Madingley village sign
The village is recoreded as Madingelei in the Domesday Book, a name which means "Mada's folk's meadow".
The village is home to Madingley Hall, which was built by Sir John Hynde in 1543 and occupied as a residence by his descendants until the 1860s. It is surrounded by parkland. Queen Victoria rented the Hall in 1860 for her son Edward (the future King Edward VII) to live in while he was an undergraduate at the University of Cambridge. The family sold the Hall in 1871.
The Hall and its surrounding park and farmland have been owned by the University of Cambridge since 1948 and is currently the home of the Institute of Continuing Education.
The lake in the grounds is home to a variety of wildlife. The rare black squirrel has been spotted in the area and even red kites have been mentioned as being spotted by local people.
The village's former public house, The Three Horseshoes, is now a restaurant though it still has a bar that serves beer.
The village has an independent pre-preparatory school which caters for reception to year-two students.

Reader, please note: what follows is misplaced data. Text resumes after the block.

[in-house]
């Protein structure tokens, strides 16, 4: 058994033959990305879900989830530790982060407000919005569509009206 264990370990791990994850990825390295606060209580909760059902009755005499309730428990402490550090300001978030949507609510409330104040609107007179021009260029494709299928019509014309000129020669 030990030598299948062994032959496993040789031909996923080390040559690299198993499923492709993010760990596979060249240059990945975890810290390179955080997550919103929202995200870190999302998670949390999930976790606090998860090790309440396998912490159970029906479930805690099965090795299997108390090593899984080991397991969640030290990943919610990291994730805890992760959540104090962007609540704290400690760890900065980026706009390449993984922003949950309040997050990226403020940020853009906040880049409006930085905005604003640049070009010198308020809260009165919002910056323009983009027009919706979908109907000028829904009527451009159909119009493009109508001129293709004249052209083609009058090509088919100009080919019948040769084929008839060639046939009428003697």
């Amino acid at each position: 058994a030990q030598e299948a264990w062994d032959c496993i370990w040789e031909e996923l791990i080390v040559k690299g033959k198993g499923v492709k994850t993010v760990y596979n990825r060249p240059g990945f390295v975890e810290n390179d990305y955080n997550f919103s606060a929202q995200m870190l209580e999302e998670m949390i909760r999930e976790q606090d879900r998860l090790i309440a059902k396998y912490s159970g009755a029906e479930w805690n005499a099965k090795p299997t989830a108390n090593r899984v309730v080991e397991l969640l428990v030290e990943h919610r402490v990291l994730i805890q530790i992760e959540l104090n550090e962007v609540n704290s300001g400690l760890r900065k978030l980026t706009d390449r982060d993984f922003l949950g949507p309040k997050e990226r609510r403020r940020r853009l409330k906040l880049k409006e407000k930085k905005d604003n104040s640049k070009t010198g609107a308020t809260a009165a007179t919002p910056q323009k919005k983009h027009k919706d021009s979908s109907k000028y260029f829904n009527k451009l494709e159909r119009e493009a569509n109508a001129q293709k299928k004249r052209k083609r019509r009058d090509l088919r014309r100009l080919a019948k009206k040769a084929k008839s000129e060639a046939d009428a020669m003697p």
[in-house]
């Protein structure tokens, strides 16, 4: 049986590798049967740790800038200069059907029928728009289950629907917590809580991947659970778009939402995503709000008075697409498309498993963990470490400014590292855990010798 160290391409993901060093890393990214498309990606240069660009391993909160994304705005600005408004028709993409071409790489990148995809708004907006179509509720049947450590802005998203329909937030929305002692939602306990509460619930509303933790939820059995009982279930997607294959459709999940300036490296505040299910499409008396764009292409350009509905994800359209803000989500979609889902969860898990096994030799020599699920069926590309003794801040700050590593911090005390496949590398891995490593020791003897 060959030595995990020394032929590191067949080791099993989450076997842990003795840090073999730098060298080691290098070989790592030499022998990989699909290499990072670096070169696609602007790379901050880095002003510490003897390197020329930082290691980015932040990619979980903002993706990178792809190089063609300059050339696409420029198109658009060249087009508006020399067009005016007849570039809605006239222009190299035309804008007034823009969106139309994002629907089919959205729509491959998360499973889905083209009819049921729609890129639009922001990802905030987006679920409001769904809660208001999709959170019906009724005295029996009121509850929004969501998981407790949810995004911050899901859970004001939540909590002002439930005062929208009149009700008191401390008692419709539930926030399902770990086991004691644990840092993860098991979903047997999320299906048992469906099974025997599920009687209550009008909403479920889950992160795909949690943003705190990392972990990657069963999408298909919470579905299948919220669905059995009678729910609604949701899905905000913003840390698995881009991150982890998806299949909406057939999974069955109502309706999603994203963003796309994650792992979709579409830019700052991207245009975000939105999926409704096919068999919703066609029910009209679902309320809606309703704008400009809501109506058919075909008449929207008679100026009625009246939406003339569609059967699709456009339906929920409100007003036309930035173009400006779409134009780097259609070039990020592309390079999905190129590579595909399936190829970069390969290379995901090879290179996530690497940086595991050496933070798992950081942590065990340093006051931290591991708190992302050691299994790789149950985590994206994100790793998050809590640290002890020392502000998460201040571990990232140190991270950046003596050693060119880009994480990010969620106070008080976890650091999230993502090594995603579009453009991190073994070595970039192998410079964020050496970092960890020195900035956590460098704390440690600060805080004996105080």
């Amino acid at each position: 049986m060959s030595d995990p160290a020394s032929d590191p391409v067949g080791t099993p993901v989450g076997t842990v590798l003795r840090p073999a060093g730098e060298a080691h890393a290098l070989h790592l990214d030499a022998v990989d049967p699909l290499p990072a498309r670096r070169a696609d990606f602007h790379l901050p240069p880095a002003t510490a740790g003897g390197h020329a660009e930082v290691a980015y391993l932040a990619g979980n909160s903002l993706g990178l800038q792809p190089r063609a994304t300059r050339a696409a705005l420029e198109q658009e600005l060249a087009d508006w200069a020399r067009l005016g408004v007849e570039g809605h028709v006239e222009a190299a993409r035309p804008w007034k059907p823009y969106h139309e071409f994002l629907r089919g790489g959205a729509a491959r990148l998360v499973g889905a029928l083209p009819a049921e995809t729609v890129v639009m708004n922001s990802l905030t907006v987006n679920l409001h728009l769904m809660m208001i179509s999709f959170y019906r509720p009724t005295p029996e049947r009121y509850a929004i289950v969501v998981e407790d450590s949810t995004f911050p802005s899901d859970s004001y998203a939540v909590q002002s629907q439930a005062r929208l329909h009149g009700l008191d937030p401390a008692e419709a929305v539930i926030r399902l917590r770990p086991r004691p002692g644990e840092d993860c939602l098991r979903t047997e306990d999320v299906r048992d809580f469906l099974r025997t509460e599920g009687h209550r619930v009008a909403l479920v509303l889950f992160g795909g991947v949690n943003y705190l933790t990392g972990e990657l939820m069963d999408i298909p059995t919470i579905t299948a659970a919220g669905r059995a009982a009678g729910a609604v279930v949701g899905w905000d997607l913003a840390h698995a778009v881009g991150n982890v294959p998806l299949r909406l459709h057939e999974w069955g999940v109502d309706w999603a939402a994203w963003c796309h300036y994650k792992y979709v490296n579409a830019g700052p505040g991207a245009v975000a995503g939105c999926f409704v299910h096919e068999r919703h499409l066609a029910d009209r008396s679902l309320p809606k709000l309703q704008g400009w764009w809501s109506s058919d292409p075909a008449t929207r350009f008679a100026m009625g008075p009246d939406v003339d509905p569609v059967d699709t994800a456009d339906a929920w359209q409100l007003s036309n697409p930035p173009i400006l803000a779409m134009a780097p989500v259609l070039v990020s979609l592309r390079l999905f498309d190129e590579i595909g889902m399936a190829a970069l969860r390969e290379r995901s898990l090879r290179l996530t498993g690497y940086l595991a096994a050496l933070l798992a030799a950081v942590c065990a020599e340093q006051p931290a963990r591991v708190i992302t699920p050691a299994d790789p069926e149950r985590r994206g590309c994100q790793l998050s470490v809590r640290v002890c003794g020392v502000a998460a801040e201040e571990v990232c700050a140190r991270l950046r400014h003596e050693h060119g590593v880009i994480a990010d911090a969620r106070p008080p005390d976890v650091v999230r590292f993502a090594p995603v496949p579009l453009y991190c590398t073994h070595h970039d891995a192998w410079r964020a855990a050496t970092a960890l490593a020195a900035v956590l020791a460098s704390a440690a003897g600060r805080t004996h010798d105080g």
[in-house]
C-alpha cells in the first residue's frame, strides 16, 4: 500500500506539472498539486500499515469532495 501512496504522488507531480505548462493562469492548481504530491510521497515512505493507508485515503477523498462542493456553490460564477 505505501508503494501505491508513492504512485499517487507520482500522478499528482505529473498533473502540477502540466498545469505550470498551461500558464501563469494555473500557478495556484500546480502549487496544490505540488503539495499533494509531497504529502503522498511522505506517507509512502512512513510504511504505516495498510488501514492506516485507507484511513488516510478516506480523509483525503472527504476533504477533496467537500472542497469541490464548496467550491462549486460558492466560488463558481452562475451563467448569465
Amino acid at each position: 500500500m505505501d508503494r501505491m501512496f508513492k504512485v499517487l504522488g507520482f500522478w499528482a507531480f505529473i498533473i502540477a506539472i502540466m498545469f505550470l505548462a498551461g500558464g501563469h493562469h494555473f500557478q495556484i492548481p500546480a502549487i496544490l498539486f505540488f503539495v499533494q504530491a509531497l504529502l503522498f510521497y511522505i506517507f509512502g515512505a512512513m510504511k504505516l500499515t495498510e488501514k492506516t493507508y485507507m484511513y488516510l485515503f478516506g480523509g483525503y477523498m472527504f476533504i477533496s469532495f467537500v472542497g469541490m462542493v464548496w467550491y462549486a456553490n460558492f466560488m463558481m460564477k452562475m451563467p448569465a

The village community has a yearly quiz to bring the village life together. There is also a village church, which takes services weekly.
Cambridge American Cemetery and Memorial
The Cambridge American Cemetery and Memorial is a cemetery and chapel dedicated to American servicemen opened in 1956, on the southern edge of the village beside the road from Cambridge to St Neots. The 30½ acres were donated by the University of Cambridge.
3,812 American military dead are buried in the cemetery. In addition, the names of 5,127 are inscribed on the Wall of the Missing, Americans who lost their lives but whose remains were never recovered or identified, most of whom died in the Battle of the Atlantic (1939-1945) or in the strategic air bombardment of Northwest Europe during Second World War.
Madingley in literature
Many a literary remembrance of Madingley may arise from the university connection and the Institute of Continuing Education at Madingley Hall.
Rupert Brooke's famous poem The old Vicarage, Grantchester, after averring that "Coton's full of nameless crimes", adds:
And things are done you'd not believe
At Madingley on Christmas Eve.
- Cricket: Two teams
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